The other thing that I’ve found to be particularly important is showing that you have some kind of following.  For me that meant bugging my friends over and over every week to come to my shows.  If you can get even 10 people in there it’s way more likely that the next random person walking by will pop in for a drink.  A busy bar makes the managers happy, and I think it’s no surprise that their bottom line weighs heavier than that dope transition you practiced all day.

That said, BE DOPE TOO!!  That’s how you get more followers and stop having to hit up your friends every week.

VTHH: I heard about MOVE B*TCH being a blast from friends in the NEK, so clearly that worked out well. Are you looking to make that into a series or a residency?

DJ SVPPLY: MOVE B*TCH WAS A SMASH!!  The next one on the books is New Years Eve at Metronome!  It looks like it will be happening again somewhat regularly but I’m not sure what I’m at liberty to say at this moment with no specific dates on the books.

I learned early that when all else fails you can just play 2000s hip hop and it’ll go over well (Burlington LOVES it and I do too).  It was no surprise to me that the place was busy but a line to church street was crazy to see. 

VTHH: We recently had a debate at the studio about whether college students or local, older professionals drive the demand for hip hop in Burlington. It was also proposed that BTV's growing & steady tourism population was clutch. What have you seen downtown in the past couple years?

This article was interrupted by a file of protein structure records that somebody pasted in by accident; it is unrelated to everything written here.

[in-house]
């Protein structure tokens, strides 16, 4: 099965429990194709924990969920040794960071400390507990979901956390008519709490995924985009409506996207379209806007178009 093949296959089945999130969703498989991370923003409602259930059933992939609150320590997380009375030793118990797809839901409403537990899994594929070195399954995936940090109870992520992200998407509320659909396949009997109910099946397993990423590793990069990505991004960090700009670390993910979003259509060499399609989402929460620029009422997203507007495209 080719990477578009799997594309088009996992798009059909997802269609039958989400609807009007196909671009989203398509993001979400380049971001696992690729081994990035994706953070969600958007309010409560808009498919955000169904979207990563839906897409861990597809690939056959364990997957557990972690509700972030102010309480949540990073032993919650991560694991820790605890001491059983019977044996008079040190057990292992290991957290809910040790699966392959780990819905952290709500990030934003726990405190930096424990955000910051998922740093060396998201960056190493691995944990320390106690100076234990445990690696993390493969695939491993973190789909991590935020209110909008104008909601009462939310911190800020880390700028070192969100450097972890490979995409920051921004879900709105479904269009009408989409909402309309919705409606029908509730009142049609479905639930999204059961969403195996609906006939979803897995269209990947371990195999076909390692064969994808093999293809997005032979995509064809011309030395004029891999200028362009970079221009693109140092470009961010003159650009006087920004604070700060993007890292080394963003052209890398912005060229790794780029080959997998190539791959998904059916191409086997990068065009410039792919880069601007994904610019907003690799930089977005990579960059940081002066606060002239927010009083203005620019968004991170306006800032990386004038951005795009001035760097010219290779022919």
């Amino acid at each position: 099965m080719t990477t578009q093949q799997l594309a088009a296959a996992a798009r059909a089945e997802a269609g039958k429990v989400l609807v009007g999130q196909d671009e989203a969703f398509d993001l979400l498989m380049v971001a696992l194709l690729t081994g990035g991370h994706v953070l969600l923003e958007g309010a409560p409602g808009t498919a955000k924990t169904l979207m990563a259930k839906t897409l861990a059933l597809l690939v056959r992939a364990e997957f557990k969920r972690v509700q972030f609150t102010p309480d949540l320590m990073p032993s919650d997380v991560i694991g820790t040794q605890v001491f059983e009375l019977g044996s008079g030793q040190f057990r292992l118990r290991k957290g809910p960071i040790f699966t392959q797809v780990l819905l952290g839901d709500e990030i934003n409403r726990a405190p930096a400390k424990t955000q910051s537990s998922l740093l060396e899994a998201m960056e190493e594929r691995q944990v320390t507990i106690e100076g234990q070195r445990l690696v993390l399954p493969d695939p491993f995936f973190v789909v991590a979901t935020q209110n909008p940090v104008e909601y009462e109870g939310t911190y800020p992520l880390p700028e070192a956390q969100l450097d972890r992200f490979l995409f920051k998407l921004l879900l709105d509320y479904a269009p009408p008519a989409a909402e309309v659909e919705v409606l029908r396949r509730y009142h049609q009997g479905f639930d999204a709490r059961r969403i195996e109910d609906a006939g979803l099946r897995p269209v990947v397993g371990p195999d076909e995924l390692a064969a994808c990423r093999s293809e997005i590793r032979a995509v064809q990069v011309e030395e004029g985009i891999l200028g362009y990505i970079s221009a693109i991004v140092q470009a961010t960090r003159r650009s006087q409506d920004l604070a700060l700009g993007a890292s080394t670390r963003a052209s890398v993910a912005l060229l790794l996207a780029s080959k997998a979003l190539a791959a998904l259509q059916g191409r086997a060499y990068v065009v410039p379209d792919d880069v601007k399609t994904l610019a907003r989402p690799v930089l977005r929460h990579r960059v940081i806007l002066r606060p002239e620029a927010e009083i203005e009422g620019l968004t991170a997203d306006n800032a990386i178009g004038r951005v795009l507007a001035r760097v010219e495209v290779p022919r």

DJ SVPPLY: Partly because of the nature of the shows I put on, I am a firm believer in the importance of the college students.  The bread and butter of my schedule consists of weekly residencies.  Local, older professionals come out for a night here and there and tourists will always be in and out but nobody parties as frequently or as hard as the college students (and recent graduates).  When I do events like MOVE B*TCH (2000s hip hop) or Dilla Day (Celebration of J Dilla’s music) I am reaching a wider crowd of young professionals and college graduates who are interested in the theme.  

Unfortunately, I can only be so creative and I can’t do an elaborate theme for each of my 4-5 club dates a week.  That means I need to appeal to the people that come out because its a Wednesday, or because its a Friday and the college students can be counted on for that more than any other demographic.  I also just think its fun to play for that group.  They come to have a good time and keep up with new music usually even faster than I can.

Justin Boland